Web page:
Unhappy Anniversary

“we suggest that… you make note of and track the 21st anniversary dates of your trusts.”

Trusts have increasingly proven themselves to be an effective tax and estate planning tool over the past number of decades.  These vehicles have been around long enough that the tax implications of the “21st Anniversary Date Rule” are now starting to create tax challenges (in some cases, for the second time).  Subject to certain exceptions, the 21st Anniversary Date Rule deems a trust to have disposed of all of its capital property at fair market value (FMV) on each 21st anniversary date of the trust.  Absent planning to mitigate the implications of this rule, trusts may realize income, losses, recapture, capital gains or capital losses and the related taxes without an actual liquidity event. This rule does not apply to a spousal trust, joint partner trust or alter ego trust as the deemed disposition of the property of these trusts is deferred until the later of the date of death of the settlor of the trust or their spouse as applicable (and every 21 years thereafter).  Also, although relatively uncommon, this rule does not apply to property of a trust where all interests in the trust have vested.  It should be noted that where property is transferred from one trust to another, the recipient trust will inherit the 21stanniversary date of the transferor trust.  In addition, non-resident trusts (such as a US revocable living trusts) are also subject to 21st Anniversary Date Rule with respect to any Taxable Canadian Property (TCP) owned on each 21st anniversary date. This issue can be particularly troublesome in the case of Canadian real estate including cottages and chalets.

There are various alternatives available in order to mitigate the potential tax implications arising on the 21st anniversary date of a trust such as the following:

Where accrued gains do not exist, capital losses offset the gains or in certain cases, where the capital gains exemptions of the beneficiaries can be used, the trustees may allow the deemed disposition of capital property to occur so the assets will continue to be held under the control of the trustees.

Assets could be transferred to beneficiaries at cost, assuming the beneficiaries are resident of Canada and the provisions of subsection 75(2) of the Income Tax Act have never applied to the trust.  Various matters must be considered with this strategy such as the loss of control of the assets by the trustees and the potential exposure of the assets to the claims of a beneficiary’s spousal and/or creditors.

If subsection 75(2) ever could have applied to the trust (say if a contributor of property to the trust has ever been a beneficiary or one of fewer than three trustees of the trust) and distributions are made by the trust to someone other than the contributor or their spouse, such distributions will take place at fair market value instead of cost (i.e. any gains in the distributed assets will be triggered).  This result will also arise with respect to distributions of assets other than Canadian real estate to a non-resident beneficiary. A common example of an asset that can be particularly challenging in these cases are shares of a private company. There are various strategies that can be used to deal with these tax concerns.  However, such planning takes time and must be anticipated well in advance of the 21st anniversary date of the trust.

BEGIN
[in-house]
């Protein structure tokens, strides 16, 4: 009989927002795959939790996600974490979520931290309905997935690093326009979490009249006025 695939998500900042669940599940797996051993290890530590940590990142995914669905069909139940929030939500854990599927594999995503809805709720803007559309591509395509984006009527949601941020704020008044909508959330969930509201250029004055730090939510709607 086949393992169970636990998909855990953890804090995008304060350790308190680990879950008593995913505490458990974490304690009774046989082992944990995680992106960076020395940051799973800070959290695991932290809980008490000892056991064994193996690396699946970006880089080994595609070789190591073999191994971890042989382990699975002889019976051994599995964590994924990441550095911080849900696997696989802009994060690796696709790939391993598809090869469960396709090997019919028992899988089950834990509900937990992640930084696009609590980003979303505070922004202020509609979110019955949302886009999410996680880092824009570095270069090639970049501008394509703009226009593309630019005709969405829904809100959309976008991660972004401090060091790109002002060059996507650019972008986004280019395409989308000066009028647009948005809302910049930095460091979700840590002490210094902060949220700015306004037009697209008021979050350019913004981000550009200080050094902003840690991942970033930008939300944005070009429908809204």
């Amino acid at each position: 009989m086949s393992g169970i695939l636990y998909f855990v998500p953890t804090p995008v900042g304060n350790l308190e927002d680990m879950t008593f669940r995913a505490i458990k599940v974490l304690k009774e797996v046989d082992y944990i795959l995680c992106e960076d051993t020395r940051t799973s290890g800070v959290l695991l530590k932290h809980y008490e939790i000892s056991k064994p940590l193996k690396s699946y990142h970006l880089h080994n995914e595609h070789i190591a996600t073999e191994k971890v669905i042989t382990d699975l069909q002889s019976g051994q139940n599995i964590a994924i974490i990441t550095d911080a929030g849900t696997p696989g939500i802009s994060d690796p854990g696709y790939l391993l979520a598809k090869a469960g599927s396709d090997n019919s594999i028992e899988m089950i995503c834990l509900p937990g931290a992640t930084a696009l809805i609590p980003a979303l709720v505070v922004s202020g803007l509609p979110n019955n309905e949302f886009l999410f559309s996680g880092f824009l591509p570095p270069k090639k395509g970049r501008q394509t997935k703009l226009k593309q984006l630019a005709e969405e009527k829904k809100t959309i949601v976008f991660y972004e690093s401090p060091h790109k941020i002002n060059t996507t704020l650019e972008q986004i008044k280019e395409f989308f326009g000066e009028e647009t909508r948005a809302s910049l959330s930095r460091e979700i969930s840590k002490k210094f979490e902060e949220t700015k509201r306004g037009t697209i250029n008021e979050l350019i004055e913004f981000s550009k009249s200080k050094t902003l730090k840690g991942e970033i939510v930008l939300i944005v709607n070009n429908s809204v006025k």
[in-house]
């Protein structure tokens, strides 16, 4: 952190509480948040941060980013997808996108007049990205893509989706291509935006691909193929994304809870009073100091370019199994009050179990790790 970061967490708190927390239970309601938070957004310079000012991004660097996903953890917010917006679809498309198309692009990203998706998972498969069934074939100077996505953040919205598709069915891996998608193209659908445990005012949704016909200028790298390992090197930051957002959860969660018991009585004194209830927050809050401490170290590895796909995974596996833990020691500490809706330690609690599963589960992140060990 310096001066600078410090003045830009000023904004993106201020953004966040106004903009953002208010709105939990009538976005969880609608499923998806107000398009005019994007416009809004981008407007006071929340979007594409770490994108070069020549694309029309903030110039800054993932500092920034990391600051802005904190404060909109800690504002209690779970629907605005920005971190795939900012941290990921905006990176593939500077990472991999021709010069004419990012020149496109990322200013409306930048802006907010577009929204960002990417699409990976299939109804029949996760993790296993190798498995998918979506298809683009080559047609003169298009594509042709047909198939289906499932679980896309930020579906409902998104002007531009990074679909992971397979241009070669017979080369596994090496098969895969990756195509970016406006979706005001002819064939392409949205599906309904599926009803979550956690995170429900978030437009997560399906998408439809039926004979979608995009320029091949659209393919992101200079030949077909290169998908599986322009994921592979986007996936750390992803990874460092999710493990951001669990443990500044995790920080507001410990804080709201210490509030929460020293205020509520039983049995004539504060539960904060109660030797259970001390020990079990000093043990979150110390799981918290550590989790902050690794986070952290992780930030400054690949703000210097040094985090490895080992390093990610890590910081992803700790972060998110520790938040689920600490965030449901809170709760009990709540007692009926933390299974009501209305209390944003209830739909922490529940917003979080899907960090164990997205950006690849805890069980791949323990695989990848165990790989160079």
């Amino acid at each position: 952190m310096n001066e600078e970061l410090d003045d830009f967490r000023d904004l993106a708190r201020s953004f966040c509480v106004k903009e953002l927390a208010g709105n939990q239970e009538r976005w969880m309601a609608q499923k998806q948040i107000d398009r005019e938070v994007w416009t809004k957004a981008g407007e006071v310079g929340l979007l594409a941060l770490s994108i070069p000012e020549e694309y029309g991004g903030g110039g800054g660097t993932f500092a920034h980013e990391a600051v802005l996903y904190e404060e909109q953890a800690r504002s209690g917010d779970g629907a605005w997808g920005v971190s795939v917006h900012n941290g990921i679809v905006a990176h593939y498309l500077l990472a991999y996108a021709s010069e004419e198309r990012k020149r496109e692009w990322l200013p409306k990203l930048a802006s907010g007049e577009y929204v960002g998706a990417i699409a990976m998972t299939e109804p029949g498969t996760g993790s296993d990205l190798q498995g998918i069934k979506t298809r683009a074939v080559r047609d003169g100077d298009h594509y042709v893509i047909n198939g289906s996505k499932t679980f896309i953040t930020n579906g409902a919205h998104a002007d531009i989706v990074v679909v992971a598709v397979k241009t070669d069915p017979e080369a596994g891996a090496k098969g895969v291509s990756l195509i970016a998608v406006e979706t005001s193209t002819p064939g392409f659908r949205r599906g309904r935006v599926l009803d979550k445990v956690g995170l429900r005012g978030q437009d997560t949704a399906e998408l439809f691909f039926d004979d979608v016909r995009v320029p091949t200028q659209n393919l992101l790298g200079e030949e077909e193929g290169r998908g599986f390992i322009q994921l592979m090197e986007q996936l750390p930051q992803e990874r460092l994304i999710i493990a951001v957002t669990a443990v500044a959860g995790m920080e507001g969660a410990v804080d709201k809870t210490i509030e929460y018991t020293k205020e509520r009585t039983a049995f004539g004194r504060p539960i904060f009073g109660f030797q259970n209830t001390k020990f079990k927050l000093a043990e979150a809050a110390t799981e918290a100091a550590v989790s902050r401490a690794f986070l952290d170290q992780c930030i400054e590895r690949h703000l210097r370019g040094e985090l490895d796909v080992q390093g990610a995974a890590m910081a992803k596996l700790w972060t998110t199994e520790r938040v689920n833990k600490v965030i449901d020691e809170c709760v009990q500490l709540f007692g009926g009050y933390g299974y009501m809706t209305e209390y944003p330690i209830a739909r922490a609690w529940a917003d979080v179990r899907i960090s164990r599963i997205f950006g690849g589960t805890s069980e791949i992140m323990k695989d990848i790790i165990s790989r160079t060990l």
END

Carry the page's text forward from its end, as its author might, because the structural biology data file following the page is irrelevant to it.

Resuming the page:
If you haven’t already done so, we suggest that, while you are preparing trust returns (or filing your own) for the end of this month, you make note of and track the 21st anniversary dates of your trusts.  Ideally any planning for the 21st Anniversary Date Rule should commence at least two or three years in advance of the actual date.

If you have any questions regarding the tax benefits of the use of trusts and planning for the 21st Anniversary Date Rule please contact your TSG representative.

TAX TIP OF THE WEEK is provided as a free service to clients and friends of the Tax Specialist Group member firms. The Tax Specialist Group is a national affiliation of firms who specialize in providing tax consulting services to other professionals, businesses and high net worth individuals on Canadian and international tax matters and tax disputes.

The material provided in Tax Tip of the Week is believed to be accurate and reliable as of the date it is written. Tax laws are complex and are subject to frequent change. Professional advice should always be sought before implementing any tax planning arrangements. Neither the Tax Specialist Group nor any member firm can accept any liability for the tax consequences that may result from acting based on the contents hereof.

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